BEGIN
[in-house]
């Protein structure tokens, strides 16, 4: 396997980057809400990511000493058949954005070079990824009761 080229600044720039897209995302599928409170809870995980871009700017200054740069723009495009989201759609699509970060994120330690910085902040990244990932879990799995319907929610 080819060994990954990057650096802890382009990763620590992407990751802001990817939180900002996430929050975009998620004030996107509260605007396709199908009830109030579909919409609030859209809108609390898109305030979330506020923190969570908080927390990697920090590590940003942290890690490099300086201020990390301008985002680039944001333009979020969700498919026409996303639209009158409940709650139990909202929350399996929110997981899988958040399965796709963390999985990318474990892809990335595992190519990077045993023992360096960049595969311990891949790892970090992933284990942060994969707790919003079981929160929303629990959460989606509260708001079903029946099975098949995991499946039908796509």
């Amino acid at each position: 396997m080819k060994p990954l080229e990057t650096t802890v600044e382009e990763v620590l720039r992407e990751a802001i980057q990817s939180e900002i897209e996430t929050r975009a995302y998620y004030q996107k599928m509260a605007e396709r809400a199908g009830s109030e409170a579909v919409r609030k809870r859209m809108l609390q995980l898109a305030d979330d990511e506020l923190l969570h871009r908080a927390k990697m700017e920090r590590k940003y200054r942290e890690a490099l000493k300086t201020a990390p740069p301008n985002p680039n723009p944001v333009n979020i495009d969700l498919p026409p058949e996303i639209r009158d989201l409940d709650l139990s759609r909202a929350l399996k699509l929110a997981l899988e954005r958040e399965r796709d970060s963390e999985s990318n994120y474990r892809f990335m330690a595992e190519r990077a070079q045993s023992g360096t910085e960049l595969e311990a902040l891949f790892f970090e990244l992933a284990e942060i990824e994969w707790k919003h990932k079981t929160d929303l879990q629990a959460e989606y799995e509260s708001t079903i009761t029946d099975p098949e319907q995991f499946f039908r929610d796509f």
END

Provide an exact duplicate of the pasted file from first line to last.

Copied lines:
[in-house]
């Protein structure tokens, strides 16, 4: 396997980057809400990511000493058949954005070079990824009761 080229600044720039897209995302599928409170809870995980871009700017200054740069723009495009989201759609699509970060994120330690910085902040990244990932879990799995319907929610 080819060994990954990057650096802890382009990763620590992407990751802001990817939180900002996430929050975009998620004030996107509260605007396709199908009830109030579909919409609030859209809108609390898109305030979330506020923190969570908080927390990697920090590590940003942290890690490099300086201020990390301008985002680039944001333009979020969700498919026409996303639209009158409940709650139990909202929350399996929110997981899988958040399965796709963390999985990318474990892809990335595992190519990077045993023992360096960049595969311990891949790892970090992933284990942060994969707790919003079981929160929303629990959460989606509260708001079903029946099975098949995991499946039908796509």
């Amino acid at each position: 396997m080819k060994p990954l080229e990057t650096t802890v600044e382009e990763v620590l720039r992407e990751a802001i980057q990817s939180e900002i897209e996430t929050r975009a995302y998620y004030q996107k599928m509260a605007e396709r809400a199908g009830s109030e409170a579909v919409r609030k809870r859209m809108l609390q995980l898109a305030d979330d990511e506020l923190l969570h871009r908080a927390k990697m700017e920090r590590k940003y200054r942290e890690a490099l000493k300086t201020a990390p740069p301008n985002p680039n723009p944001v333009n979020i495009d969700l498919p026409p058949e996303i639209r009158d989201l409940d709650l139990s759609r909202a929350l399996k699509l929110a997981l899988e954005r958040e399965r796709d970060s963390e999985s990318n994120y474990r892809f990335m330690a595992e190519r990077a070079q045993s023992g360096t910085e960049l595969e311990a902040l891949f790892f970090e990244l992933a284990e942060i990824e994969w707790k919003h990932k079981t929160d929303l879990q629990a959460e989606y799995e509260s708001t079903i009761t029946d099975p098949e319907q995991f499946f039908r929610d796509f």